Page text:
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Faculty Publications

Our faculty have diverse research interests, and we publish in many disciplines including: children's literature, creative writing, film studies, folklore, linguistics, literature, multicultural and transnational literatures, rhetoric and composition, teaching English to speakers of other languages, technical and professional communication, and more. This page includes a small sample of our recent publications in both popular and academic venues. 

New Century Literature

New Century Literature available in 2016

Associate Professor Rick Taylor (along with co-author Corinee Guy) has published an introductory literature textbook entitled New Century Literature with Kendall Hunt Publishing.

Klein publishes in open-access journal FILM CRITICISM

Associate Professor Amanda Klein's essay "The Academic Film Blog (2000-2015), A Eulogy" appears in the newly rebooted open access version of FILM CRITICISM.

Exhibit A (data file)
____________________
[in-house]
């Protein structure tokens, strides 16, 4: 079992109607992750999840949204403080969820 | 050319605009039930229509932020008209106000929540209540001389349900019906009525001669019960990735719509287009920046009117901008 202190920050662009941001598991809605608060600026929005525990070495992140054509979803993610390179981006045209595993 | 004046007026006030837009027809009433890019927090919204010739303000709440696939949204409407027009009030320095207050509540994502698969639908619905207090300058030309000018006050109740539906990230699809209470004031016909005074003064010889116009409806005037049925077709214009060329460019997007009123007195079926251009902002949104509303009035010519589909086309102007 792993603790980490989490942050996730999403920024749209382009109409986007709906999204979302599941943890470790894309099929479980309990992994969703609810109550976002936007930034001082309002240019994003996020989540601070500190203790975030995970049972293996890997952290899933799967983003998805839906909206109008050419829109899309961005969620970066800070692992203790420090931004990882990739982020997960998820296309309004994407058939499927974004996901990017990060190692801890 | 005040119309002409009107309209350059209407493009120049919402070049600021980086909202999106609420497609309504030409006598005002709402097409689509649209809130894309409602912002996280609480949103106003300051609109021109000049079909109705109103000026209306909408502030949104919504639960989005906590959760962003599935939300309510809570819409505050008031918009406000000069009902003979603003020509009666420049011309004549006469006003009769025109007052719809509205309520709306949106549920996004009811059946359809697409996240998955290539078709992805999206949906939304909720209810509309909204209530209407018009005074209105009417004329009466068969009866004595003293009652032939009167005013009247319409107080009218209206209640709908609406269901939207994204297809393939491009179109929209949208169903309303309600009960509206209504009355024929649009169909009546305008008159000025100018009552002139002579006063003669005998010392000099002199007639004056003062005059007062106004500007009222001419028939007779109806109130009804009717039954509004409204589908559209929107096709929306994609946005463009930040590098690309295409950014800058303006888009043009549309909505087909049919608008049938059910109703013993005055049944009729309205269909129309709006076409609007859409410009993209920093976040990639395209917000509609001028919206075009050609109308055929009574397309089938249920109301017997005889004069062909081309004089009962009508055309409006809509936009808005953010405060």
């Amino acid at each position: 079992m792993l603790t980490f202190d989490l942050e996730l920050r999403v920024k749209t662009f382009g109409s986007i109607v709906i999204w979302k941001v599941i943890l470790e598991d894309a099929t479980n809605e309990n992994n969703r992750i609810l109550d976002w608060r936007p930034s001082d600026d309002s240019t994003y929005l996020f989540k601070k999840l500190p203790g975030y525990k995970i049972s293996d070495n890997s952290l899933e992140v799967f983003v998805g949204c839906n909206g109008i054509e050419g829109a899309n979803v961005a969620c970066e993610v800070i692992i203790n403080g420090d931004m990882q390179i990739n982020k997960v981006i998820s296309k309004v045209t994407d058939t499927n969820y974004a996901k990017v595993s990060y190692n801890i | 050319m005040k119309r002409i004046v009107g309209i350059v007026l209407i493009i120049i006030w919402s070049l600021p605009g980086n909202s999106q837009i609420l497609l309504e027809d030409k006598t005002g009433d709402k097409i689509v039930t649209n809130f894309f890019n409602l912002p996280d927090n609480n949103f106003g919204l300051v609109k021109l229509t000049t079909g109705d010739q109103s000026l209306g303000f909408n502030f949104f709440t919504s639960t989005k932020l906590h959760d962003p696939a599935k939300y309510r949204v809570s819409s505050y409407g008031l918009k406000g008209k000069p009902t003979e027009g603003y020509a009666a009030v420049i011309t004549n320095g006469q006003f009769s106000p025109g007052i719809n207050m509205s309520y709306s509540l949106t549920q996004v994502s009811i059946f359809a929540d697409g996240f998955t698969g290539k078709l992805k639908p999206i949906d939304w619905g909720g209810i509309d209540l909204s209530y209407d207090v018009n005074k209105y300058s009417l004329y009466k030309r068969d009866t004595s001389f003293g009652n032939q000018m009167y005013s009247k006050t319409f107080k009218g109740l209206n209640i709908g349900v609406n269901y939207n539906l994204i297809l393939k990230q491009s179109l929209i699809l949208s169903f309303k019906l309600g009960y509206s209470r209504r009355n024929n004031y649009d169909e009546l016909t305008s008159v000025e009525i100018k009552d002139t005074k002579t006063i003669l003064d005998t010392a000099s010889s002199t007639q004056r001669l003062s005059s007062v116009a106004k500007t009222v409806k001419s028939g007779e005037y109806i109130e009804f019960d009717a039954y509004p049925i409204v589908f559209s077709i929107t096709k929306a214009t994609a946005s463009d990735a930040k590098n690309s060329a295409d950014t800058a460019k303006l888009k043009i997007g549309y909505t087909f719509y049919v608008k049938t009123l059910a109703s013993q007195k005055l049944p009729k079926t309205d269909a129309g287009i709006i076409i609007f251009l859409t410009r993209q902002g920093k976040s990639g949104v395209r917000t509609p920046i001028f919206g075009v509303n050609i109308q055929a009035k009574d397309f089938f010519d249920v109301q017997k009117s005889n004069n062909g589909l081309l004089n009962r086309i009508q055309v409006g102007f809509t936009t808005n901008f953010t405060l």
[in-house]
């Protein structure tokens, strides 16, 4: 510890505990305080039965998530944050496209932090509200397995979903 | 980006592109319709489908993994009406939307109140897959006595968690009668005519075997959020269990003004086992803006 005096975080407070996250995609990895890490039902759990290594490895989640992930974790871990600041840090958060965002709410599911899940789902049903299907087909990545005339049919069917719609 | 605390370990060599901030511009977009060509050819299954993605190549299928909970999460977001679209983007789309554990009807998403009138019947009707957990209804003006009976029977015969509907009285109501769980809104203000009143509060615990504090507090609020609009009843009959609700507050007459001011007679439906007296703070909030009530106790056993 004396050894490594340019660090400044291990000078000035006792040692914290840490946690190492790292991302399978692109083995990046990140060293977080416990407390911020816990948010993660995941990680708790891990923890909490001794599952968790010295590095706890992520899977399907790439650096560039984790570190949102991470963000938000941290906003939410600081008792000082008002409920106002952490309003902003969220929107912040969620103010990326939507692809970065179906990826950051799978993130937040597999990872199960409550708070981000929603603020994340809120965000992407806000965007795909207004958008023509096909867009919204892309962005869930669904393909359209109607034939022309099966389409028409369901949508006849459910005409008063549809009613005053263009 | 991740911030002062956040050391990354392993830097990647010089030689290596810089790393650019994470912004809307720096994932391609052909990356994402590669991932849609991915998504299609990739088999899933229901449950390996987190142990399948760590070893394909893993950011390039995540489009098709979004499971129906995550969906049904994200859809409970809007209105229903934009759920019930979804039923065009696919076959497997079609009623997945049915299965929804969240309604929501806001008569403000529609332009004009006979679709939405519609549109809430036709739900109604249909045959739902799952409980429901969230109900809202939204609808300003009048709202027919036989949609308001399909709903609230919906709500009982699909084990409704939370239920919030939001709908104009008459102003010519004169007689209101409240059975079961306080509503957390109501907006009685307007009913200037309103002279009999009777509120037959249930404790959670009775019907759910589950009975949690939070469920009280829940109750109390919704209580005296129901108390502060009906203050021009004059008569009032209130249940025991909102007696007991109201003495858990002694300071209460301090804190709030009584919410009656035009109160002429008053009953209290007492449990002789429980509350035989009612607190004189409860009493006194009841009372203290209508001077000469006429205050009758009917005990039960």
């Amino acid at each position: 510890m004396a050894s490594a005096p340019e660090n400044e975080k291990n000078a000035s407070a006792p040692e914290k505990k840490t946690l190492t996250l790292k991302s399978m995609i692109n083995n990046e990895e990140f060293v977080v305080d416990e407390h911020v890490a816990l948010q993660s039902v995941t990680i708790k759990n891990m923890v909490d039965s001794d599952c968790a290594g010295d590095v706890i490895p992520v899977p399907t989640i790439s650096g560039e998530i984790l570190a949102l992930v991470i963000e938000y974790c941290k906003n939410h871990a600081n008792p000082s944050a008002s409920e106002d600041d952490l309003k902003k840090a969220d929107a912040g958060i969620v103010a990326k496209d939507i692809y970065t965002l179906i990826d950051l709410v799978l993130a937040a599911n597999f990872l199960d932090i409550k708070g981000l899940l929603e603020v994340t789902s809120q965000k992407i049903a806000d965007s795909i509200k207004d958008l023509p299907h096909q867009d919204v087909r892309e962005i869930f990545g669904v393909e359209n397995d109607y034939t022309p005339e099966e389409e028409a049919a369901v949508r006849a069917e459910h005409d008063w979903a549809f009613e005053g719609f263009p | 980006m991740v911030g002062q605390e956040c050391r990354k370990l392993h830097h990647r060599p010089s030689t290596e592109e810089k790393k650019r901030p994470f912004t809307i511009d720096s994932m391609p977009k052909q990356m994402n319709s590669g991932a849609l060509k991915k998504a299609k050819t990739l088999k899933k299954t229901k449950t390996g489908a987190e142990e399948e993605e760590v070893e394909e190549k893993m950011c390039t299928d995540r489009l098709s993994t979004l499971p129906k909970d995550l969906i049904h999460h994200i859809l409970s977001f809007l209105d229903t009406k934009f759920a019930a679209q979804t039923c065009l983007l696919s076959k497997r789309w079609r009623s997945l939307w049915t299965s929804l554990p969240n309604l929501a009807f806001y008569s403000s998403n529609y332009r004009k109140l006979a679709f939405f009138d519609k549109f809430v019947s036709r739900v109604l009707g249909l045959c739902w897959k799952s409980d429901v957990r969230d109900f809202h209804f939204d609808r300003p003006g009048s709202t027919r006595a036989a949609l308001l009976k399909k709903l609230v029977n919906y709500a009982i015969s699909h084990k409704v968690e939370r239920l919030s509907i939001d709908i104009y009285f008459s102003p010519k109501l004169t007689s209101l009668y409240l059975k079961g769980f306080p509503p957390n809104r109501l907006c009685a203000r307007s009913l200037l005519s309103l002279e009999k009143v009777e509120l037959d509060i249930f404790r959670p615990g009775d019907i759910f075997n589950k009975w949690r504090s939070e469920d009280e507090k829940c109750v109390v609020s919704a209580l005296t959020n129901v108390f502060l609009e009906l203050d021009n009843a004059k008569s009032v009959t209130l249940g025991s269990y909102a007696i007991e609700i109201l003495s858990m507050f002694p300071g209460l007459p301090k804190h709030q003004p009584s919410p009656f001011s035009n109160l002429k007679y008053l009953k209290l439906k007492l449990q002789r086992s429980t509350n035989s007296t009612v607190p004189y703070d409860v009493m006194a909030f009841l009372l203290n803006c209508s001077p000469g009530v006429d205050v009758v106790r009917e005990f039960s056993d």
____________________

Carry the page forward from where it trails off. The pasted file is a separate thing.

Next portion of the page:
"Complex Spenser" appears in Renaissance Quarterly

Associate Professor Thomas Herron published an invited review-essay, "Complex Spenser: New Directions in Recent Research," in Renaissance Quarterly 68.3 (2015), 957-69.

Diagnosing Folklore Perspectives on Disability, Health, and Trauma

Diagnosing Folklore cover
Dr. Andrea Kitta's co-authored Diagnosing Folklore provides an inclusive forum for an expansive conversation on the sensitive, raw, and powerful processes that shape and imbue meaning in the lives of individuals and communities beleaguered by medical stigmatization, conflicting public perceptions, and contextual constraints. This volume aims to showcase current ideas and debates, as well as promote the larger study of disability, health, and trauma within folkloristics, helping bridge the gaps between the folklore discipline and disability studies.